The City of Houston has an active ongoing public relations campaign to promote water conservation efforts in the home, including educational programs for school children. Some of the recommendations include putting a liter-size plastic bottle in the toilet tank to cut down on the water that is actually flushed every day, installing water-saving, low-flow shower heads and flow restrictors for the kitchen and bathroom taps, using the automatic dishwater and washing machine only for full loads, planting drought-resistant trees and plants that require less watering, not running the hose while washing the car, and watering the lawn only when it needs it.
As for some of the efforts that the City itself is making to conserve water, it is now conducting computer-based irrigation audits of all City turf areas to determine optimum watering times, has contracted with a private company to perform leak detection at the Cityís 45 pools and 25 fountains, and uses treated wastewater to irrigate its golf courses.
5. Innovative Streamlining Strategies
The City of Houston has implemented a number of programs to help streamline its operations to produce cost savings, including privatization and managed competition. One example was the 1996 contract with a private contractor for the operation and maintenance of the Southeast Water Purification Plant that resulted in a cost savings of $12.7 million over a five-year period. In its efforts to encourage entrepreneurial activities, the City is in the process of developing a plan for a demonstration project to bottle city water. And in accordance with its managed competition concept, it has a mission to improve the effectiveness and efficiency of city operations in order to be more competitive. Ideally, the newly streamlined operations will result in cost savings and increased productivity, while maintaining high service levels.
6. Comparison of the Houston and Tokyo Waterworks Systems
Upon first moving to Japan, my most interesting and immediate observation was that Japanese toilets have a feature for a "small flush" in addition to the usual "full flush." What a great idea for water conservation efforts! Actually, there are many similarities between the Houston and Tokyo systems -- both have active public relations and water conservation programs, strict water quality standards, historically have encountered water shortages and associated water rationing, have implemented creative uses for recycled treated water, have promoted leakage prevention measures, and have emergency contingency programs to deal with natural disasters.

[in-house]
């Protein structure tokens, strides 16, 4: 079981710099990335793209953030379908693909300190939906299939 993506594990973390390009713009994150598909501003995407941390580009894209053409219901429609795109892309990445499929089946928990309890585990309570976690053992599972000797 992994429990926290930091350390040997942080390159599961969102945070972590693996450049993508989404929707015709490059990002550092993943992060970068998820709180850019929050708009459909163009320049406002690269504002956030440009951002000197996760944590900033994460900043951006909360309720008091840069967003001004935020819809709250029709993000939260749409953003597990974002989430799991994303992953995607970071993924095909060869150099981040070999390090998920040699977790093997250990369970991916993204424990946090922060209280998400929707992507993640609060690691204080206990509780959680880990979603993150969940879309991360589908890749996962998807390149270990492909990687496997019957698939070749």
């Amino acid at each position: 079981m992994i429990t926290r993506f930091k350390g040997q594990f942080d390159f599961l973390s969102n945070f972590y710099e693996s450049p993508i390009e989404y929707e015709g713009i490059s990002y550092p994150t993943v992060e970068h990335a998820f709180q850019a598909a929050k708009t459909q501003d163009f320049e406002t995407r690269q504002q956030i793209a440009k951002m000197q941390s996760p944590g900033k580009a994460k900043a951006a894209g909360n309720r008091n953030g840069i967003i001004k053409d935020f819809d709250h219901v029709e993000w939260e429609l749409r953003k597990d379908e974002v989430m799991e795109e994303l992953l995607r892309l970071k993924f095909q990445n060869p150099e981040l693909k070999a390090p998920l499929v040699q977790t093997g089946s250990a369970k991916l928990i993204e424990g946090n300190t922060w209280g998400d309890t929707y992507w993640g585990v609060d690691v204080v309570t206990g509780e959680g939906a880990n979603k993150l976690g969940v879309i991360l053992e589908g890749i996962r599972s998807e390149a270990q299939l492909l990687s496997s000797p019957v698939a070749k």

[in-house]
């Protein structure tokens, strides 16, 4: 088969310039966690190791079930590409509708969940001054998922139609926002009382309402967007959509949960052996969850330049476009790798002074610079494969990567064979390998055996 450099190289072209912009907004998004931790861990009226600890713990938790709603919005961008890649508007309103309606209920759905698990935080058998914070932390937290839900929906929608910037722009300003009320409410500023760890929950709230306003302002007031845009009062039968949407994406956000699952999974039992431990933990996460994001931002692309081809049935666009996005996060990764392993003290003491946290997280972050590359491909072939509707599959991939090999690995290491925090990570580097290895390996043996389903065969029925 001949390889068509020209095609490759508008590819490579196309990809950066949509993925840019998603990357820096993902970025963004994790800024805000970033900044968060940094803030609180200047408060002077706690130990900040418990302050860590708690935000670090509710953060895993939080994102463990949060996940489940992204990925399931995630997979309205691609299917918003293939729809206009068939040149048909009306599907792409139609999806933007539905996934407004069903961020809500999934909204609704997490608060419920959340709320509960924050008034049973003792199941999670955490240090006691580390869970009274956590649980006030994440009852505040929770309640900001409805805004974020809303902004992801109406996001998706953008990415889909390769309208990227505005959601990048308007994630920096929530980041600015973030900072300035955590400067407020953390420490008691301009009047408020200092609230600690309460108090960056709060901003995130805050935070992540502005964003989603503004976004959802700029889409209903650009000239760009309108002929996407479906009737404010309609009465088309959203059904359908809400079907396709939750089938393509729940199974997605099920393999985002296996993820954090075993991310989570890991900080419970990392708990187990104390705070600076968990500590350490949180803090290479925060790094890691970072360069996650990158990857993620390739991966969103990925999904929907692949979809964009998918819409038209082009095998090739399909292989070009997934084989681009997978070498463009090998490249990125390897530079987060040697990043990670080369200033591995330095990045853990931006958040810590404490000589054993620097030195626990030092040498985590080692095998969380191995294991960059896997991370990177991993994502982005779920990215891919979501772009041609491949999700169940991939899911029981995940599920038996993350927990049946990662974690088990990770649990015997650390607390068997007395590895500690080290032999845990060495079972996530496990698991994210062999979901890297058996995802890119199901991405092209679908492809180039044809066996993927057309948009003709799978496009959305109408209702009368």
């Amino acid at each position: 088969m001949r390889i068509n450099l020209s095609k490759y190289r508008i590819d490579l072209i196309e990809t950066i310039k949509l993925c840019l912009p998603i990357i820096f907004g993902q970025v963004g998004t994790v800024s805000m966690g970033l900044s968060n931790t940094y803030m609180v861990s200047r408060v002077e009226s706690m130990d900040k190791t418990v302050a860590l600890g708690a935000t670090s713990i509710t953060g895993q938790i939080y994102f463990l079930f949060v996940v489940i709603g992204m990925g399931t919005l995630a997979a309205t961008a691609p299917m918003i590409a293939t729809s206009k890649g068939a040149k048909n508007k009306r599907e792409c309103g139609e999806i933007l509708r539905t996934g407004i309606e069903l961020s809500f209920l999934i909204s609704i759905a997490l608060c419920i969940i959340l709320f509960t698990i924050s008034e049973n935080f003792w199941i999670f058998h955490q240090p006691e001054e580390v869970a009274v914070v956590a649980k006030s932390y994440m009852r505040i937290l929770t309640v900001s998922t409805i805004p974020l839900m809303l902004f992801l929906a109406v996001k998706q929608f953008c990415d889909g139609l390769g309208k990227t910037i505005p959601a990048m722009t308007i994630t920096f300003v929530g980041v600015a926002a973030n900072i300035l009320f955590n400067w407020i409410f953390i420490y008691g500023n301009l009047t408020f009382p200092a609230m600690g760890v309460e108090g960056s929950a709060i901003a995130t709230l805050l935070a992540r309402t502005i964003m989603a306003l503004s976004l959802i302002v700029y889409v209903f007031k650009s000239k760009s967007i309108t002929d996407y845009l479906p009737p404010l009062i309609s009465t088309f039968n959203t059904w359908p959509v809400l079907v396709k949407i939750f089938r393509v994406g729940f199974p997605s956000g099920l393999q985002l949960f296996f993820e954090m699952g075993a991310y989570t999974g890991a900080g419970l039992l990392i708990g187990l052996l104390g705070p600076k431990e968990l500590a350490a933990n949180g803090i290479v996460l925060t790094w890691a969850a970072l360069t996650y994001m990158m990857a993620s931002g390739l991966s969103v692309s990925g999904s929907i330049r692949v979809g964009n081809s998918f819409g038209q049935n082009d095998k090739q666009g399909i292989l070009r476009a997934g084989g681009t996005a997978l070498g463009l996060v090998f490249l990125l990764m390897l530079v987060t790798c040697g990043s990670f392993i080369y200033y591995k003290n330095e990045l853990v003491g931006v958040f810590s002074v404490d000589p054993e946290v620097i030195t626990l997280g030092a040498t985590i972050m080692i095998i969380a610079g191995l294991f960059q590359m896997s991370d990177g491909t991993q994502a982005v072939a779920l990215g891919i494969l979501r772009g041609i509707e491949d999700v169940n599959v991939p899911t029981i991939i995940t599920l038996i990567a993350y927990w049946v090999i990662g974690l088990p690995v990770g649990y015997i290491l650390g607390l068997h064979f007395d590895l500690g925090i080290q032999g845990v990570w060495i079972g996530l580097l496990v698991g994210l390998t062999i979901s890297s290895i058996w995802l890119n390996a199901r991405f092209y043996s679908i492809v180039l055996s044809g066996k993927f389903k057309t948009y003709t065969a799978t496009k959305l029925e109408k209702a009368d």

The taste of Tokyo water is quite good, and I personally have never experienced any problems with either odor or color, but in both Houston and Tokyo, the sales of bottled water is quite popular.
Another difference, though, is that because most family homes in Texas have yards, and sometimes pools, there is a greater use of water there for those purposes. As for my mom and dad, their May 1998 water bill, which includes charges for sewer and garbage collection and is based on 9100 gallons (34.4 m3) of water used, cost almost $55 (7810 yen). The same water usage for a residential customer in Tokyo would cost almost double, 14,185 yen ($100). But this is not so surprising, as we already know Tokyo is the most expensive city on the planet.
And although every public utility must occasionally cut off service in case of non-payment of the monthly bill, in the midst of the current Texas heat wave and the several fatalities that have occurred as a result, many Texas utilities have reported they will not curtail service in the event of non-payment.
But still one of the most perplexing mysteries is being able to understand the usefulness and wisdom of the age-old Japanese custom of sprinkling water on paved streets on summer mornings.
It appears that both Houston and Tokyo have very excellent waterworks systems and are fully capable of responding to the water consumption needs of their respective very large metropolitan areas.
As for the City of Houston, with its highly skilled and motivated staff, it is totally committed to excellence in providing reliable, cost-effective service of exceptional quality to its water customers. And as an international leader in technology and with its visionary leadership, Houston will continue to meet regional utility needs well into the 21st century. As part of its Vision 2000 program, which outlines its plans and goals for the future, the City of Houston waterworks department is determined to become the best city utility in the world by year 2000.
(written July 28, 1998)
Note: 1 kilometer = 0.621 miles
Fahrenheit = (Celsius x 9/5) + 32
1 m3 = 264.2 U.S. gallons
1 U.S. dollar = 142 yen (as of July 28, 1998)
1 millimeter = 0.03937 inches
This paper was published by the Bureau of Waterworks, Tokyo Metropolitan Government, in the Proceedings of Award-Winning Papers from the "International Water Supply Symposium in Tokyo '98" held Nov. 19-20, 1998. The paper was awarded 3rd Prize honors and a certificate of commendation.